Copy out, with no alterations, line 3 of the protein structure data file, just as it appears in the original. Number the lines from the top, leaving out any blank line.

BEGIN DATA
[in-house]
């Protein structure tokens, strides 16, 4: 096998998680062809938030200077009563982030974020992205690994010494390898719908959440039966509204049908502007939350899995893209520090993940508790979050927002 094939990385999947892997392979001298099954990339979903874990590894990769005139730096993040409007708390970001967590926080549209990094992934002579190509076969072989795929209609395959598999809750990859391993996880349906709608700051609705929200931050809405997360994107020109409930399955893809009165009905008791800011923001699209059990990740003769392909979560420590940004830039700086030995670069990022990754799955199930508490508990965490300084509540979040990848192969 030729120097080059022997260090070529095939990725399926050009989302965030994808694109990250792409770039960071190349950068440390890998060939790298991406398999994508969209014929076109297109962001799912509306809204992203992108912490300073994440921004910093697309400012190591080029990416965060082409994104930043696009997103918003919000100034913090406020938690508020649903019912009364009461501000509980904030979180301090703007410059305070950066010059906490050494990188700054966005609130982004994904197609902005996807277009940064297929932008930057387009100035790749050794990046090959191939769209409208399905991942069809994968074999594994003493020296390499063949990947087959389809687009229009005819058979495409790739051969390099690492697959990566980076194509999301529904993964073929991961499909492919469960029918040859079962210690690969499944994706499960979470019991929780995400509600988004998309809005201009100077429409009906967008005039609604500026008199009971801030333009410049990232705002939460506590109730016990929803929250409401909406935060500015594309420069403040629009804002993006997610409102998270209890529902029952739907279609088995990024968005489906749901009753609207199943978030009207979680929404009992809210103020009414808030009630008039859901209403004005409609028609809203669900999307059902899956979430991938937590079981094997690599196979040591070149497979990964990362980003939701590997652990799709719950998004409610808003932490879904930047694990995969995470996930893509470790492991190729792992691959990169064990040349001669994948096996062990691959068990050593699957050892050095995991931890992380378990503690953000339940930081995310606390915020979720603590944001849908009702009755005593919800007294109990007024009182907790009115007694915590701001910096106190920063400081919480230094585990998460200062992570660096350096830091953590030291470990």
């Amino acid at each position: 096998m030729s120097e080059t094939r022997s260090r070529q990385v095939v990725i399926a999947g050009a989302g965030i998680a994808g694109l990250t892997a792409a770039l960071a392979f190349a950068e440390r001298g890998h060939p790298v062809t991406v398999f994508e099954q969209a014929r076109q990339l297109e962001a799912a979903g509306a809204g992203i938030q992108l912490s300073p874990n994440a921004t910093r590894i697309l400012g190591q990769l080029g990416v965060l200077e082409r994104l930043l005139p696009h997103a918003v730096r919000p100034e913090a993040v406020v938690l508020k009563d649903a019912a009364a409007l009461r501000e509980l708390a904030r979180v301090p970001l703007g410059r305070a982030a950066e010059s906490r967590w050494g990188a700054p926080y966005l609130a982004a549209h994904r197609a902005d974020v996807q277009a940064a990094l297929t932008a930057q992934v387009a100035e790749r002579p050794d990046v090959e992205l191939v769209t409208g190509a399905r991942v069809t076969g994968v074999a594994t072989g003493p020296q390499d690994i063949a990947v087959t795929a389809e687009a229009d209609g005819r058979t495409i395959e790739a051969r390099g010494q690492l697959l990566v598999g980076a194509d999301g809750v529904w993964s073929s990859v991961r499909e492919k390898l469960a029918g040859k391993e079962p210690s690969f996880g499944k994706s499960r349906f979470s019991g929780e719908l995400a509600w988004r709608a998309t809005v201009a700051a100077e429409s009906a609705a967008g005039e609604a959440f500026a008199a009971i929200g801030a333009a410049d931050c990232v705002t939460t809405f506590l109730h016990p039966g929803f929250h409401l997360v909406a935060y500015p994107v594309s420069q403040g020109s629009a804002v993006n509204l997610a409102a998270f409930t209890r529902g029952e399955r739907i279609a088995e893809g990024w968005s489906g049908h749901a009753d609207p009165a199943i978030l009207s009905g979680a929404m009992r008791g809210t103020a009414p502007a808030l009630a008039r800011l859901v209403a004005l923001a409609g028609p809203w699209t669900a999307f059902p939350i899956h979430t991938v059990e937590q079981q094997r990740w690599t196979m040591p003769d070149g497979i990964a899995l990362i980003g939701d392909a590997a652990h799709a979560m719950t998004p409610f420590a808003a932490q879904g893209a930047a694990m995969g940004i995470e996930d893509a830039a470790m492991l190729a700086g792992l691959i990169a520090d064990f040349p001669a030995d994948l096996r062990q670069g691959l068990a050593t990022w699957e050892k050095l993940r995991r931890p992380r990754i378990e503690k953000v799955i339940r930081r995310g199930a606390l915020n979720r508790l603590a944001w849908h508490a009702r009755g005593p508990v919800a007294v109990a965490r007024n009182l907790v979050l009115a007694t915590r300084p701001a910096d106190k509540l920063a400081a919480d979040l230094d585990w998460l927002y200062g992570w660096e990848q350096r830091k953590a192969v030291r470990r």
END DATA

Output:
């Amino acid at each position: 096998m030729s120097e080059t094939r022997s260090r070529q990385v095939v990725i399926a999947g050009a989302g965030i998680a994808g694109l990250t892997a792409a770039l960071a392979f190349a950068e440390r001298g890998h060939p790298v062809t991406v398999f994508e099954q969209a014929r076109q990339l297109e962001a799912a979903g509306a809204g992203i938030q992108l912490s300073p874990n994440a921004t910093r590894i697309l400012g190591q990769l080029g990416v965060l200077e082409r994104l930043l005139p696009h997103a918003v730096r919000p100034e913090a993040v406020v938690l508020k009563d649903a019912a009364a409007l009461r501000e509980l708390a904030r979180v301090p970001l703007g410059r305070a982030a950066e010059s906490r967590w050494g990188a700054p926080y966005l609130a982004a549209h994904r197609a902005d974020v996807q277009a940064a990094l297929t932008a930057q992934v387009a100035e790749r002579p050794d990046v090959e992205l191939v769209t409208g190509a399905r991942v069809t076969g994968v074999a594994t072989g003493p020296q390499d690994i063949a990947v087959t795929a389809e687009a229009d209609g005819r058979t495409i395959e790739a051969r390099g010494q690492l697959l990566v598999g980076a194509d999301g809750v529904w993964s073929s990859v991961r499909e492919k390898l469960a029918g040859k391993e079962p210690s690969f996880g499944k994706s499960r349906f979470s019991g929780e719908l995400a509600w988004r709608a998309t809005v201009a700051a100077e429409s009906a609705a967008g005039e609604a959440f500026a008199a009971i929200g801030a333009a410049d931050c990232v705002t939460t809405f506590l109730h016990p039966g929803f929250h409401l997360v909406a935060y500015p994107v594309s420069q403040g020109s629009a804002v993006n509204l997610a409102a998270f409930t209890r529902g029952e399955r739907i279609a088995e893809g990024w968005s489906g049908h749901a009753d609207p009165a199943i978030l009207s009905g979680a929404m009992r008791g809210t103020a009414p502007a808030l009630a008039r800011l859901v209403a004005l923001a409609g028609p809203w699209t669900a999307f059902p939350i899956h979430t991938v059990e937590q079981q094997r990740w690599t196979m040591p003769d070149g497979i990964a899995l990362i980003g939701d392909a590997a652990h799709a979560m719950t998004p409610f420590a808003a932490q879904g893209a930047a694990m995969g940004i995470e996930d893509a830039a470790m492991l190729a700086g792992l691959i990169a520090d064990f040349p001669a030995d994948l096996r062990q670069g691959l068990a050593t990022w699957e050892k050095l993940r995991r931890p992380r990754i378990e503690k953000v799955i339940r930081r995310g199930a606390l915020n979720r508790l603590a944001w849908h508490a009702r009755g005593p508990v919800a007294v109990a965490r007024n009182l907790v979050l009115a007694t915590r300084p701001a910096d106190k509540l920063a400081a919480d979040l230094d585990w998460l927002y200062g992570w660096e990848q350096r830091k953590a192969v030291r470990r």